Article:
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Home Front


Yardwork does nothing for me. I'm expressing total honesty when I say that. I'm aware that some men look at their lawn as a vast canvas; they seem to think it's a stage where they can act out the ancient struggle of man against nature. A bunch of guys like this live on my street, like Harold Ronson, the crusty old fellow who got the neighborhood started on all the nonsense with yellow ribbons. I'll get to that part later.

Unlike Harold, I could hardly care less about keeping my lawn looking nice. Ellie knew that when we got married and bought the house, and she should have guessed that the rake and the Desert Storm ribbon she tied around the porch railing would only lead to a disagreement.

It took a while for that to happen; in fact, the pot simmered for several months. Ellie kept after me last autumn when the leaves from the neighbors' trees were landing on our lawn in thick layers and blowing wildly through the damp air. One weekend she came in the kitchen with two bags of groceries and announced that she had picked up a space-age rake at the local hardware store. "Would you get it out of the car for me?" she asked. That's Ellie for you. She knew the word subtle quite well, but I'm not sure the definition ever really sunk in. That's one of the reasons I fell in love with her, I suppose.

I slid the rake out of Ellie's back seat and took a long look at the thing before leaning it against my workbench in the garage, where it remained for a few weeks. Ellie sharply reminded me about the leaves several times as she came home from work and I would bring it up just before we went to sleep so she'd know I wasn't blowing her off. I sometimes complained about being forced to rake leaves when we didn't even have a tree in the front yard. We played this passive-aggressive game until the first snowfall in November, when it become clear that the moment had passed. Knowing the brutality of winter weather in Nebraska, I stowed the rake in the corner of the garage and promised to get the job done early in the spring. Ellie told me that I was making us look like poor white trash, and I just shook my head at that.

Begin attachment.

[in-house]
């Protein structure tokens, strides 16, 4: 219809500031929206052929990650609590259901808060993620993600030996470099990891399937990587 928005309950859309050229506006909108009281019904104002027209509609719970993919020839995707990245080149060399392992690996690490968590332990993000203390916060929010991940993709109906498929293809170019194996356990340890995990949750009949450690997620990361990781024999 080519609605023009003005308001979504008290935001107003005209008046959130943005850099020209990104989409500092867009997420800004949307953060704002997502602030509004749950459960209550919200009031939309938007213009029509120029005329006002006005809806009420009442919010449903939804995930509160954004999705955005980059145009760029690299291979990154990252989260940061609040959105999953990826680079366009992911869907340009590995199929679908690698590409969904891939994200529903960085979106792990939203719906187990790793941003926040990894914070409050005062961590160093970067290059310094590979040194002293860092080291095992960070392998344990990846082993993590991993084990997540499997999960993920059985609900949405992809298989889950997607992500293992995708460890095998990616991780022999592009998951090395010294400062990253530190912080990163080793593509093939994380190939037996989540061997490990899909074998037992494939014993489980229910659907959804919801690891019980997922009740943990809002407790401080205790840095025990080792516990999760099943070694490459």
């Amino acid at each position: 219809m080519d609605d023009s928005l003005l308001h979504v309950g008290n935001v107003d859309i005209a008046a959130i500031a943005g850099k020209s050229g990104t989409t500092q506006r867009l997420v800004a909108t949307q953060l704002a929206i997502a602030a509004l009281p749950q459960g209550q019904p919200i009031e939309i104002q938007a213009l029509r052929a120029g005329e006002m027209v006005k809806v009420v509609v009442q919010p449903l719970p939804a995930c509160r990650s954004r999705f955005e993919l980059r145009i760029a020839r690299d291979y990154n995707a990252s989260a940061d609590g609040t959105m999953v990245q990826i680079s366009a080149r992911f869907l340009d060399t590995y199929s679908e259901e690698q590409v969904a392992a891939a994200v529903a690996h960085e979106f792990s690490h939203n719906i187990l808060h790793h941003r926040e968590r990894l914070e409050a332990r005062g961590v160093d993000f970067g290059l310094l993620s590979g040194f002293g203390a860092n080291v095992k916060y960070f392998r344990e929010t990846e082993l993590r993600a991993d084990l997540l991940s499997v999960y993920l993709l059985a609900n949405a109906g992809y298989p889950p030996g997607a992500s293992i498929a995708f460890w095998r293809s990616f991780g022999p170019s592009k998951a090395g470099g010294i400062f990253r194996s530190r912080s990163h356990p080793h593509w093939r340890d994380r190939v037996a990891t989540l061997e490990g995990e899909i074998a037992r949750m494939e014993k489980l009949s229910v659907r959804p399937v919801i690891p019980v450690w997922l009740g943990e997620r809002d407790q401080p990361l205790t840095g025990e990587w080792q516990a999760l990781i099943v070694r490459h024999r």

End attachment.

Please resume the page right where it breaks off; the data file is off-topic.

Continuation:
During those months, while our unkempt lawn was obscured under six inches of snow, that military endeavor known as Operation Desert Shield became Operation Desert Storm. The price of gasoline went through the roof and the nightly news became impossibly boring. After a few weeks I gave up caring, despite the fact that Ellie had a cousin stationed right there in Saudi Arabia. I had never met the kid -- Lonnie was his name -- so hearing about his exploits from my wife didn't bring Desert Storm any closer to home.

Then one day in March, after the short-lived ground war and subsequent cease-fire over in Saudi, that majestic rake made a startling reappearance in our kitchen. I came out for coffee that morning to find the rake propped against the counter so that the silverware drawer was blocked. As I set the thing aside, I looked at Ellie, who had been wordlessly spooning a grapefruit, and asked if she was trying to tell me something.

"Can you do it today? Please? I know the game starts at two o'clock. Does that give you enough time?"

I closed my eyes and said yes.